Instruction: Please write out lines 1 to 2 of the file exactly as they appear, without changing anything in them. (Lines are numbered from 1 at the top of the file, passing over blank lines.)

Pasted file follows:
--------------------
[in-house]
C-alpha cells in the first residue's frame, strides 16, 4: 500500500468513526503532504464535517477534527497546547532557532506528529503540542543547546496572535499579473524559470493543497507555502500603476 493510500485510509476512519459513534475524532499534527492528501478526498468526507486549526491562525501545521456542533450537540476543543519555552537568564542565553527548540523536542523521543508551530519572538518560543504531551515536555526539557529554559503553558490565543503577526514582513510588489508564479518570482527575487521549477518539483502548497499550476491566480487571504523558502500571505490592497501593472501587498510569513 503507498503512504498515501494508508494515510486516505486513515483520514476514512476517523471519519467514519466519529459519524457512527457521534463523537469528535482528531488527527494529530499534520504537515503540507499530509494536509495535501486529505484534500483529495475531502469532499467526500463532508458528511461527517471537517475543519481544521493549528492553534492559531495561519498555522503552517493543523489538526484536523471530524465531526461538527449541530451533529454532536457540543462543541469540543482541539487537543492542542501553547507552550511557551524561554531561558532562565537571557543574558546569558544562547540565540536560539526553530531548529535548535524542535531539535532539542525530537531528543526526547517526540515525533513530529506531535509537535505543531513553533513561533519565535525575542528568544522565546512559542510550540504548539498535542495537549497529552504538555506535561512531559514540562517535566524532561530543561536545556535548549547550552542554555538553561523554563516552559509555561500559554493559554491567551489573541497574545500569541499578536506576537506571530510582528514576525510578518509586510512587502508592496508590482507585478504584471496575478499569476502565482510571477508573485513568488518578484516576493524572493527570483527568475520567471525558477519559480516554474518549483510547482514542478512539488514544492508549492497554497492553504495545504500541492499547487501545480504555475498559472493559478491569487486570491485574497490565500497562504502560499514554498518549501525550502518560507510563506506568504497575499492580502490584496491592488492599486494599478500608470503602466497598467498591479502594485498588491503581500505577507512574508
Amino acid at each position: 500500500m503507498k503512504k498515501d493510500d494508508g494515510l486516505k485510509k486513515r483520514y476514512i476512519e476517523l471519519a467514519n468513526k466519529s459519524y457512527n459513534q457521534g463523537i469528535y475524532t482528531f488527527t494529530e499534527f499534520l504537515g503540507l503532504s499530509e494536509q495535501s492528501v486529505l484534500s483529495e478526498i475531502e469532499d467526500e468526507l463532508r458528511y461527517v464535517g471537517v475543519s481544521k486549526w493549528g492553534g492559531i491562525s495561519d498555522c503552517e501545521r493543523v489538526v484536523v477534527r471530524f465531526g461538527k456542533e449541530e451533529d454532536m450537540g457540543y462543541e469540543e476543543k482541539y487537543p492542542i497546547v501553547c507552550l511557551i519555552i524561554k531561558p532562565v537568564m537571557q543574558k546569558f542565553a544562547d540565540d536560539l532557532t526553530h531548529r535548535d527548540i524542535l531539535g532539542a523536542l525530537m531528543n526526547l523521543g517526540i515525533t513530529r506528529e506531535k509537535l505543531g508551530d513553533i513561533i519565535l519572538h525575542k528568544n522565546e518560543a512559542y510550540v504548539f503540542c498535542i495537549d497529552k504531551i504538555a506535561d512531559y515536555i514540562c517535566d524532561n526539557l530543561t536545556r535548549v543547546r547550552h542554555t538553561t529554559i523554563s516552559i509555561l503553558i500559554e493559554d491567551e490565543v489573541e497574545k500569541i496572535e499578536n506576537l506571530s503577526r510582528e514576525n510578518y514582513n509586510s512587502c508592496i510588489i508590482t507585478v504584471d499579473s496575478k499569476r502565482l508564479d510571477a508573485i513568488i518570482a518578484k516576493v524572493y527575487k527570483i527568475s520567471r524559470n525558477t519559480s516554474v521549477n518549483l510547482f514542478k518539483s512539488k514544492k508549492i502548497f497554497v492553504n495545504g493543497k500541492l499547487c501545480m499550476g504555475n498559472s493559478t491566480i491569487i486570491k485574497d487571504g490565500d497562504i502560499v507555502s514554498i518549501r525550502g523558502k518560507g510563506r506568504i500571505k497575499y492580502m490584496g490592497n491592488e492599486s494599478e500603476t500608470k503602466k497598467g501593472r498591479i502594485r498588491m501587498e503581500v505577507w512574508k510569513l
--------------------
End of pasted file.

[in-house]
C-alpha cells in the first residue's frame, strides 16, 4: 500500500468513526503532504464535517477534527497546547532557532506528529503540542543547546496572535499579473524559470493543497507555502500603476 493510500485510509476512519459513534475524532499534527492528501478526498468526507486549526491562525501545521456542533450537540476543543519555552537568564542565553527548540523536542523521543508551530519572538518560543504531551515536555526539557529554559503553558490565543503577526514582513510588489508564479518570482527575487521549477518539483502548497499550476491566480487571504523558502500571505490592497501593472501587498510569513 503507498503512504498515501494508508494515510486516505486513515483520514476514512476517523471519519467514519466519529459519524457512527457521534463523537469528535482528531488527527494529530499534520504537515503540507499530509494536509495535501486529505484534500483529495475531502469532499467526500463532508458528511461527517471537517475543519481544521493549528492553534492559531495561519498555522503552517493543523489538526484536523471530524465531526461538527449541530451533529454532536457540543462543541469540543482541539487537543492542542501553547507552550511557551524561554531561558532562565537571557543574558546569558544562547540565540536560539526553530531548529535548535524542535531539535532539542525530537531528543526526547517526540515525533513530529506531535509537535505543531513553533513561533519565535525575542528568544522565546512559542510550540504548539498535542495537549497529552504538555506535561512531559514540562517535566524532561530543561536545556535548549547550552542554555538553561523554563516552559509555561500559554493559554491567551489573541497574545500569541499578536506576537506571530510582528514576525510578518509586510512587502508592496508590482507585478504584471496575478499569476502565482510571477508573485513568488518578484516576493524572493527570483527568475520567471525558477519559480516554474518549483510547482514542478512539488514544492508549492497554497492553504495545504500541492499547487501545480504555475498559472493559478491569487486570491485574497490565500497562504502560499514554498518549501525550502518560507510563506506568504497575499492580502490584496491592488492599486494599478500608470503602466497598467498591479502594485498588491503581500505577507512574508